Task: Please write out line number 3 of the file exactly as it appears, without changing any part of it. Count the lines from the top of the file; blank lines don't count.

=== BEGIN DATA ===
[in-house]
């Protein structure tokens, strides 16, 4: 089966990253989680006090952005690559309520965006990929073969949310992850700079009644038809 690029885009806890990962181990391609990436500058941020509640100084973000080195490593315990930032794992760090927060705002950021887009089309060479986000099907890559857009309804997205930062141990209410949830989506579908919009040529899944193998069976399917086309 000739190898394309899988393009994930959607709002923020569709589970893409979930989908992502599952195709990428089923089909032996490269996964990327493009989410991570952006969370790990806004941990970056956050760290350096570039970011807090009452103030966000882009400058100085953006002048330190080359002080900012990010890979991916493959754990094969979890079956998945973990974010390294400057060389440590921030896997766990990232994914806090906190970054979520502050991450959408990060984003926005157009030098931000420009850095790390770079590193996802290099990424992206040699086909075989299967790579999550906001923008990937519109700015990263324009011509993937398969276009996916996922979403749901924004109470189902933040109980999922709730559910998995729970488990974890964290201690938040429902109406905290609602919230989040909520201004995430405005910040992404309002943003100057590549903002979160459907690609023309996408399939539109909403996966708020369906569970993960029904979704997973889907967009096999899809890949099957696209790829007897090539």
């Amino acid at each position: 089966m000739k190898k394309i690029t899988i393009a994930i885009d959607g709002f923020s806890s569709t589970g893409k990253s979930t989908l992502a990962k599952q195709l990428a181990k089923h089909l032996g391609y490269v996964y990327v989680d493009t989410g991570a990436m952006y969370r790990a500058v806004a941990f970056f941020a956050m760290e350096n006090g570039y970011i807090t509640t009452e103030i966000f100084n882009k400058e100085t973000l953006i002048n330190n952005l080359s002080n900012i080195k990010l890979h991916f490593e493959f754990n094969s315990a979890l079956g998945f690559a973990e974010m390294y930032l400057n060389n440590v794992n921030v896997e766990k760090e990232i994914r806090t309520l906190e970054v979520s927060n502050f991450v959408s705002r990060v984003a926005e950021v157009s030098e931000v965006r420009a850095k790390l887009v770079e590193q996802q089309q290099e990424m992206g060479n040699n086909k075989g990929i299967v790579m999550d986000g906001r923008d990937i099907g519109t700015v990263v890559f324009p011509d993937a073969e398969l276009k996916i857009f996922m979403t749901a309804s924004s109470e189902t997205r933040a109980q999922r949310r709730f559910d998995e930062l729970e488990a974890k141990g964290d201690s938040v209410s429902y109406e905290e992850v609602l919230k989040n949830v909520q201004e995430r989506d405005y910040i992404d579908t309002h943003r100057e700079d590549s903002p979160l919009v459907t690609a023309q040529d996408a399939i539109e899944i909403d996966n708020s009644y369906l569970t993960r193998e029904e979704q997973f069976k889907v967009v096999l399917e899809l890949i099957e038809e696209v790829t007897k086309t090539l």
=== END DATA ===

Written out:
């Amino acid at each position: 089966m000739k190898k394309i690029t899988i393009a994930i885009d959607g709002f923020s806890s569709t589970g893409k990253s979930t989908l992502a990962k599952q195709l990428a181990k089923h089909l032996g391609y490269v996964y990327v989680d493009t989410g991570a990436m952006y969370r790990a500058v806004a941990f970056f941020a956050m760290e350096n006090g570039y970011i807090t509640t009452e103030i966000f100084n882009k400058e100085t973000l953006i002048n330190n952005l080359s002080n900012i080195k990010l890979h991916f490593e493959f754990n094969s315990a979890l079956g998945f690559a973990e974010m390294y930032l400057n060389n440590v794992n921030v896997e766990k760090e990232i994914r806090t309520l906190e970054v979520s927060n502050f991450v959408s705002r990060v984003a926005e950021v157009s030098e931000v965006r420009a850095k790390l887009v770079e590193q996802q089309q290099e990424m992206g060479n040699n086909k075989g990929i299967v790579m999550d986000g906001r923008d990937i099907g519109t700015v990263v890559f324009p011509d993937a073969e398969l276009k996916i857009f996922m979403t749901a309804s924004s109470e189902t997205r933040a109980q999922r949310r709730f559910d998995e930062l729970e488990a974890k141990g964290d201690s938040v209410s429902y109406e905290e992850v609602l919230k989040n949830v909520q201004e995430r989506d405005y910040i992404d579908t309002h943003r100057e700079d590549s903002p979160l919009v459907t690609a023309q040529d996408a399939i539109e899944i909403d996966n708020s009644y369906l569970t993960r193998e029904e979704q997973f069976k889907v967009v096999l399917e899809l890949i099957e038809e696209v790829t007897k086309t090539l």